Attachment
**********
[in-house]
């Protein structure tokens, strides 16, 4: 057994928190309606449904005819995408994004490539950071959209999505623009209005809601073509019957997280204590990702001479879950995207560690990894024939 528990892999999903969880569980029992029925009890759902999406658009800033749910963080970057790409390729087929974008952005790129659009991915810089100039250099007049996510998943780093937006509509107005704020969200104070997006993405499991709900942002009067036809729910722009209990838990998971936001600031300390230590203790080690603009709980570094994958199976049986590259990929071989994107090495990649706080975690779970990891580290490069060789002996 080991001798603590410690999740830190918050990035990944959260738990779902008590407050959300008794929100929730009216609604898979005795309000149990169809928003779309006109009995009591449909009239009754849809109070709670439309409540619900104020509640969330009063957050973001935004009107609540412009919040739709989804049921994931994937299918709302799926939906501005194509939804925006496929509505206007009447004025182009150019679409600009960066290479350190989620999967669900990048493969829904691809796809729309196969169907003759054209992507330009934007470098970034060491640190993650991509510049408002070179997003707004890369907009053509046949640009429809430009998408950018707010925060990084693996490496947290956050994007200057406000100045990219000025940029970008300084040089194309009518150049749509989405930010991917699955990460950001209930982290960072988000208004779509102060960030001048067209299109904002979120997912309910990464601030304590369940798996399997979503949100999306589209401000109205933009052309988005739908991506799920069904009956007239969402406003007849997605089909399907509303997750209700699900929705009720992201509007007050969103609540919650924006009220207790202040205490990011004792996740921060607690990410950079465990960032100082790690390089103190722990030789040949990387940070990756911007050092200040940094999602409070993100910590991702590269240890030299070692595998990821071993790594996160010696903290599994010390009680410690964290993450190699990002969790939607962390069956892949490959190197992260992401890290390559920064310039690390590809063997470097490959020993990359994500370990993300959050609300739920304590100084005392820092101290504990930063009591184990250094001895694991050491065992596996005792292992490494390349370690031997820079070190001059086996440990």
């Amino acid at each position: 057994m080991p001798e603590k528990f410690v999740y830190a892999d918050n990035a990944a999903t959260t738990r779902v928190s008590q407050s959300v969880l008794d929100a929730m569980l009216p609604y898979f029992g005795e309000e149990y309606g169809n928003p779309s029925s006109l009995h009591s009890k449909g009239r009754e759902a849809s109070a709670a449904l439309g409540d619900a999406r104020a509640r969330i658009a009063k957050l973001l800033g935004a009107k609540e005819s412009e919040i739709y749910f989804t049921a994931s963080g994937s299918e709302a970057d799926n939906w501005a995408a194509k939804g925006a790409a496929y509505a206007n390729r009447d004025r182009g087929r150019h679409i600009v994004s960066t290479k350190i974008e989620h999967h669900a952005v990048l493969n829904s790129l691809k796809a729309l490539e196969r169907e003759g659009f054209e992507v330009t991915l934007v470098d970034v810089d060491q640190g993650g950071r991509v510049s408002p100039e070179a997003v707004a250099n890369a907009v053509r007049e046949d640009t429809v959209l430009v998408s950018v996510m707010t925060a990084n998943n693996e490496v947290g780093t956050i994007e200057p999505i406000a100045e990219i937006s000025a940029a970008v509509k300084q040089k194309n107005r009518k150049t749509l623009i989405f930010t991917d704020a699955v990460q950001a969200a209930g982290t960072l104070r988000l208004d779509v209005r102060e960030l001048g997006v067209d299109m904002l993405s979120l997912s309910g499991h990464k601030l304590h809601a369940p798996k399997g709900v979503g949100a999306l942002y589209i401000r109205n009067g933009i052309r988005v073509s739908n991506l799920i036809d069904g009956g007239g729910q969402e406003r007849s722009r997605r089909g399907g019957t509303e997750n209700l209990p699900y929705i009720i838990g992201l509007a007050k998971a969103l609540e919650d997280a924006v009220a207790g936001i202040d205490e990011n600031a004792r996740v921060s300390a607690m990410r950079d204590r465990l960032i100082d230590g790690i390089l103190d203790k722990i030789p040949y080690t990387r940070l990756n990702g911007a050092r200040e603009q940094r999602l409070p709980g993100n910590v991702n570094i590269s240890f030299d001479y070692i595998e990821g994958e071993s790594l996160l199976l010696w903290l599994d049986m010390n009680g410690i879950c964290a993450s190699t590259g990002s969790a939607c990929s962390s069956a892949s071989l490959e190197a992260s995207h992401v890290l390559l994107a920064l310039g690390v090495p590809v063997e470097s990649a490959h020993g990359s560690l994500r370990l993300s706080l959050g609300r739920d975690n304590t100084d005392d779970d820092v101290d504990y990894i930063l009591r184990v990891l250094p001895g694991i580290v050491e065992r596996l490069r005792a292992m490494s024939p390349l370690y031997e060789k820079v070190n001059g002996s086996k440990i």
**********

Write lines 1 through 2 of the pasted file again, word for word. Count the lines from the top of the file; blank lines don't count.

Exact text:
[in-house]
């Protein structure tokens, strides 16, 4: 057994928190309606449904005819995408994004490539950071959209999505623009209005809601073509019957997280204590990702001479879950995207560690990894024939 528990892999999903969880569980029992029925009890759902999406658009800033749910963080970057790409390729087929974008952005790129659009991915810089100039250099007049996510998943780093937006509509107005704020969200104070997006993405499991709900942002009067036809729910722009209990838990998971936001600031300390230590203790080690603009709980570094994958199976049986590259990929071989994107090495990649706080975690779970990891580290490069060789002996 080991001798603590410690999740830190918050990035990944959260738990779902008590407050959300008794929100929730009216609604898979005795309000149990169809928003779309006109009995009591449909009239009754849809109070709670439309409540619900104020509640969330009063957050973001935004009107609540412009919040739709989804049921994931994937299918709302799926939906501005194509939804925006496929509505206007009447004025182009150019679409600009960066290479350190989620999967669900990048493969829904691809796809729309196969169907003759054209992507330009934007470098970034060491640190993650991509510049408002070179997003707004890369907009053509046949640009429809430009998408950018707010925060990084693996490496947290956050994007200057406000100045990219000025940029970008300084040089194309009518150049749509989405930010991917699955990460950001209930982290960072988000208004779509102060960030001048067209299109904002979120997912309910990464601030304590369940798996399997979503949100999306589209401000109205933009052309988005739908991506799920069904009956007239969402406003007849997605089909399907509303997750209700699900929705009720992201509007007050969103609540919650924006009220207790202040205490990011004792996740921060607690990410950079465990960032100082790690390089103190722990030789040949990387940070990756911007050092200040940094999602409070993100910590991702590269240890030299070692595998990821071993790594996160010696903290599994010390009680410690964290993450190699990002969790939607962390069956892949490959190197992260992401890290390559920064310039690390590809063997470097490959020993990359994500370990993300959050609300739920304590100084005392820092101290504990930063009591184990250094001895694991050491065992596996005792292992490494390349370690031997820079070190001059086996440990």